Ontario corn August 5, 2008

Filed under: grill/bbq,minimal effort,vegetarian — mangiaquesto @ 8:37 pm
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As a student, August can be a bit of a downer. But with the end of summer coming too quickly, there is at least one bright spot: Ontario sweet corn. Find some at a farmers’ market near you or a roadside stand (where I got mine) for the ultimate in freshness, or find it at a grocery store and try one of these easy ways to prepare your corn. I suggest leaving it un-husked so you can keep your options open for cooking methods.

1. BBQ-ed Corn on the Cob

Pull off the outermost husk leaves and discard. Leave enough husk so that all of the kernels are covered. Peel back the remaining leaves but do not pull them off. Remove as much silk ask you can and replace the husk.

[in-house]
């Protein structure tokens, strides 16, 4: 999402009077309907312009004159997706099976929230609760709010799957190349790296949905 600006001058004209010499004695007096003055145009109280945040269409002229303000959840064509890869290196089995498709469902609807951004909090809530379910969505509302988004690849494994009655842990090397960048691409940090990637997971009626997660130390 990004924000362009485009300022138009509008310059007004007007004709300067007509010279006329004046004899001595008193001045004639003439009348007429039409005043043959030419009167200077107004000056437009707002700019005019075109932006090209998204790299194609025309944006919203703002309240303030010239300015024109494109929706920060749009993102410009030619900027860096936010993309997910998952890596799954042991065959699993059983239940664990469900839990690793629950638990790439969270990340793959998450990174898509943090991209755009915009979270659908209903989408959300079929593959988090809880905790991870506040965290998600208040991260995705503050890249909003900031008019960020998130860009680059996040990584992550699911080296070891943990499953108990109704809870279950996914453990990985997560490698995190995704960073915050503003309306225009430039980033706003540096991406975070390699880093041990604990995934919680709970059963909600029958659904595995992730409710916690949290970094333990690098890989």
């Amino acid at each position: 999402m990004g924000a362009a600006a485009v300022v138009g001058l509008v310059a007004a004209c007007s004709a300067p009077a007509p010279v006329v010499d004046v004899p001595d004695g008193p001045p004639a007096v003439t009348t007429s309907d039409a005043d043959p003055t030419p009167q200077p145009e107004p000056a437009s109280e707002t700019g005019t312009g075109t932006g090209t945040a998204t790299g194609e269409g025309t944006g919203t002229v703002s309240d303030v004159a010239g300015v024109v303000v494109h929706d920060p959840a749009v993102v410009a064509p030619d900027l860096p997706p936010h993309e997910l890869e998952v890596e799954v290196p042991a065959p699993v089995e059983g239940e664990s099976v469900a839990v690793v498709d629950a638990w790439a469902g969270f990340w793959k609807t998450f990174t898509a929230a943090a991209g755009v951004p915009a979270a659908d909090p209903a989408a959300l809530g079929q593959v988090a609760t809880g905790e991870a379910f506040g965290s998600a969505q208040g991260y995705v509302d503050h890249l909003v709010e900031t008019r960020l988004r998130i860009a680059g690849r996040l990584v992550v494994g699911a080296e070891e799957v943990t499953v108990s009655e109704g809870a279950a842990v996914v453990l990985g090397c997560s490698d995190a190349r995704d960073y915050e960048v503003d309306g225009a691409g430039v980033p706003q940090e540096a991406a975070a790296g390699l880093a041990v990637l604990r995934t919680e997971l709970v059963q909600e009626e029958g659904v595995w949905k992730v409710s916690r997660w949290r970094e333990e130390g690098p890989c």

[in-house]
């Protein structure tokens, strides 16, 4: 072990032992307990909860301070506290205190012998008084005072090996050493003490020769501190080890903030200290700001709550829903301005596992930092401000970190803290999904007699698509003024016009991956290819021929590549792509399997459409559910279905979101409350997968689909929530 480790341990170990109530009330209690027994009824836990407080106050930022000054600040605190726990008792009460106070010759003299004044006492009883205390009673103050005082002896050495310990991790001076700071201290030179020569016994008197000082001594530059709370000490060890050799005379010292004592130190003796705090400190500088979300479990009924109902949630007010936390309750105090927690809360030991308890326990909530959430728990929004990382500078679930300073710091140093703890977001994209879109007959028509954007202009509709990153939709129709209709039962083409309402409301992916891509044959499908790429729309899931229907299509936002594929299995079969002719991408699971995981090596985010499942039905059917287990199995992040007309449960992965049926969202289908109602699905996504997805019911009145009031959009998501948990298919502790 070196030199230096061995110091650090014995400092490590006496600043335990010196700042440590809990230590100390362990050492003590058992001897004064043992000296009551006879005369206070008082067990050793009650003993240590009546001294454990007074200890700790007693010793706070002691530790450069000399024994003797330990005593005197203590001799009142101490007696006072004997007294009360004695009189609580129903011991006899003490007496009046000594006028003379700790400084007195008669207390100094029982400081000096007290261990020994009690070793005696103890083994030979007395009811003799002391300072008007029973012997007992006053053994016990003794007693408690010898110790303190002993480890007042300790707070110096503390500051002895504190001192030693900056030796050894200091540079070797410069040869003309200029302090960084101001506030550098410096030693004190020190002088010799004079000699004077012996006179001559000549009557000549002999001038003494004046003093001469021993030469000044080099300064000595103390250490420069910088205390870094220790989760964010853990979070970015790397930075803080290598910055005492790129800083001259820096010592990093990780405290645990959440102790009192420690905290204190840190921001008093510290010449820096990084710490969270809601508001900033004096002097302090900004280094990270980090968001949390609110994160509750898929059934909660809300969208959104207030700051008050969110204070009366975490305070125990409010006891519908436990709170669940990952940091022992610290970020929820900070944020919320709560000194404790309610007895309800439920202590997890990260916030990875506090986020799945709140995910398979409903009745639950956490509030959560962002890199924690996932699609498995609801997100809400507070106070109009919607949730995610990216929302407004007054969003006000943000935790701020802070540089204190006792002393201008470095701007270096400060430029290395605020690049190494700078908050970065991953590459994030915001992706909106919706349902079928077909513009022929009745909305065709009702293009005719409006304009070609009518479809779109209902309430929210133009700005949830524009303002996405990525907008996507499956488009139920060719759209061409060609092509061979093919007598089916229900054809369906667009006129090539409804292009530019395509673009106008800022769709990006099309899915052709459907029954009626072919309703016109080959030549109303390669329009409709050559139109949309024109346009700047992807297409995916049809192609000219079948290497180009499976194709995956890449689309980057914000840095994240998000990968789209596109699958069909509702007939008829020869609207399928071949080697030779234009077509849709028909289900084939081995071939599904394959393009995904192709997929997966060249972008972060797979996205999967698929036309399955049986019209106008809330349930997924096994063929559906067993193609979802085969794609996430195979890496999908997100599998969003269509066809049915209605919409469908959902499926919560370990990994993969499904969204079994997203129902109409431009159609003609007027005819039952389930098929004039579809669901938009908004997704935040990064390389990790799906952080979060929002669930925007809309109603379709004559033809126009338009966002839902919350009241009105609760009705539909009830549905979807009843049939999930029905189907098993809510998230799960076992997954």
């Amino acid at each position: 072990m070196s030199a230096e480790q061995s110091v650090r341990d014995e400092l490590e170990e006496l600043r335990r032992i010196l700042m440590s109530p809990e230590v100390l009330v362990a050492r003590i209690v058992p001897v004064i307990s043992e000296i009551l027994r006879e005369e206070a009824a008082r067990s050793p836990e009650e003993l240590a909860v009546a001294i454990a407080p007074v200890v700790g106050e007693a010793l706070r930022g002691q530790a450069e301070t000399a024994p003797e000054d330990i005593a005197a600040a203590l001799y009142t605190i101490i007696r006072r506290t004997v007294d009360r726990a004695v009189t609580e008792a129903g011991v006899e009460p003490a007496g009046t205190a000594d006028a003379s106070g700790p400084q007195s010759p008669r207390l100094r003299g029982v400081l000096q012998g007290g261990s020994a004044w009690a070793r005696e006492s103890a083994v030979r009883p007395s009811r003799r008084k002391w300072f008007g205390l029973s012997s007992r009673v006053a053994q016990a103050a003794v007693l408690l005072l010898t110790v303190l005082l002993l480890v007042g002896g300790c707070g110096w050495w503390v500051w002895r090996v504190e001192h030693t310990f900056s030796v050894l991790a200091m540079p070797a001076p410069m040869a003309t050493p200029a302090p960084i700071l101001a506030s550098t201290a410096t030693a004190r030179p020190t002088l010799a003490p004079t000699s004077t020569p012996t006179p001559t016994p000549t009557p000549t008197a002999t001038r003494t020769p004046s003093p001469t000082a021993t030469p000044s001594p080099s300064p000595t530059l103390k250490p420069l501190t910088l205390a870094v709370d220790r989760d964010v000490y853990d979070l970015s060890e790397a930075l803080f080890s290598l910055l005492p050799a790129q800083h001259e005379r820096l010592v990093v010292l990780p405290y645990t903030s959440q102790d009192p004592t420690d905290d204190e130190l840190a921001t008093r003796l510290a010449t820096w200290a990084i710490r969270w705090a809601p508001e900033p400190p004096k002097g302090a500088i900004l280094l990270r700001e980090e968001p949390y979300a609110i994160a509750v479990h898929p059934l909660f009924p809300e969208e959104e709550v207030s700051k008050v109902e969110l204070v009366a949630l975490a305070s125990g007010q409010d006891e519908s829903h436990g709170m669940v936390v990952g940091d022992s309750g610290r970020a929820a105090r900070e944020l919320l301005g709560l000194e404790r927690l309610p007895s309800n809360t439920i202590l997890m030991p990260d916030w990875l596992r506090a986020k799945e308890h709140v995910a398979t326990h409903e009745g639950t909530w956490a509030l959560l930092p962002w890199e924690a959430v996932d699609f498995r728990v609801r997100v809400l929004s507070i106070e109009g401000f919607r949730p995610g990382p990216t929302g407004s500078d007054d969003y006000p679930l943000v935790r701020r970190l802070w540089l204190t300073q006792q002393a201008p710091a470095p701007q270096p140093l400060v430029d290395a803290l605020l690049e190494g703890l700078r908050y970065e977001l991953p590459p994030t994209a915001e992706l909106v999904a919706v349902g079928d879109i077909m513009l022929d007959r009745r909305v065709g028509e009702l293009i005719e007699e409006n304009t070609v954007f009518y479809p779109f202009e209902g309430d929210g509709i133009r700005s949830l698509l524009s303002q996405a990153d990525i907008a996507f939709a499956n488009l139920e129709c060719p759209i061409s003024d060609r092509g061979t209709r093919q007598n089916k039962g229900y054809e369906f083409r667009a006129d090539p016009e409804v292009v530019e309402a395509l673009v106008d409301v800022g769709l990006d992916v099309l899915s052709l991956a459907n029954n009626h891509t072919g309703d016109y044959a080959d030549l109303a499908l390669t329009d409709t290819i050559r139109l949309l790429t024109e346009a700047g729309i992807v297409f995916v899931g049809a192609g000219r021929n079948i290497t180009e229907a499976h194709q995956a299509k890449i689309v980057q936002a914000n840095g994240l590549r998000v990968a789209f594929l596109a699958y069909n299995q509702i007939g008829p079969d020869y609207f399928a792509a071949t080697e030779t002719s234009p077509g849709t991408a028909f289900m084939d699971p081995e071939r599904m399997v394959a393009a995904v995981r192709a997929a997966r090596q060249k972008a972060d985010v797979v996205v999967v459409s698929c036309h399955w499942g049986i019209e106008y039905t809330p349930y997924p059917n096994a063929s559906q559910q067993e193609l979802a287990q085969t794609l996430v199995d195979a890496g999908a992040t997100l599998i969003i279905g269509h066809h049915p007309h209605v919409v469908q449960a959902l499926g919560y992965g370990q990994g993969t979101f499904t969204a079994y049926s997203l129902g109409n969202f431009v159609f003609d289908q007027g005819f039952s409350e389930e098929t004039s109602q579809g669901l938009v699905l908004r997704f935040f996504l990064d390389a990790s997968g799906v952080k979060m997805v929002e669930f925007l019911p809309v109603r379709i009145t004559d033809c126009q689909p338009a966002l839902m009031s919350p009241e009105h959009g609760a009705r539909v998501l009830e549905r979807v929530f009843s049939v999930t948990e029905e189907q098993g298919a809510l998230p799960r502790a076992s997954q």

For the next part, I’ve heard mixed opinions as to whether or not you need to soak the corn. I haven’t tried it un-soaked yet, so I can’t weigh in, but I soaked my corn in water for 15 minutes.

Heat up the BBQ around medium and grill the corn for 10-15 minutes, turning a few times for even cooking. Peel back the husk and enjoy. I suggest spreading a bit of margarine or butter over the kernels after cooking and salting lightly. Mmm.

2. Boiled Corn on the Cob

This is easier and (I think) equally delicious. Peel off all husks and silk and toss corn into a large pot of lightly salted boiling water. Cover and cook for 10-15 minutes until kernels are tender. Again, I suggest spreading a bit of margarine or butter over the kernels after cooking and salting lightly.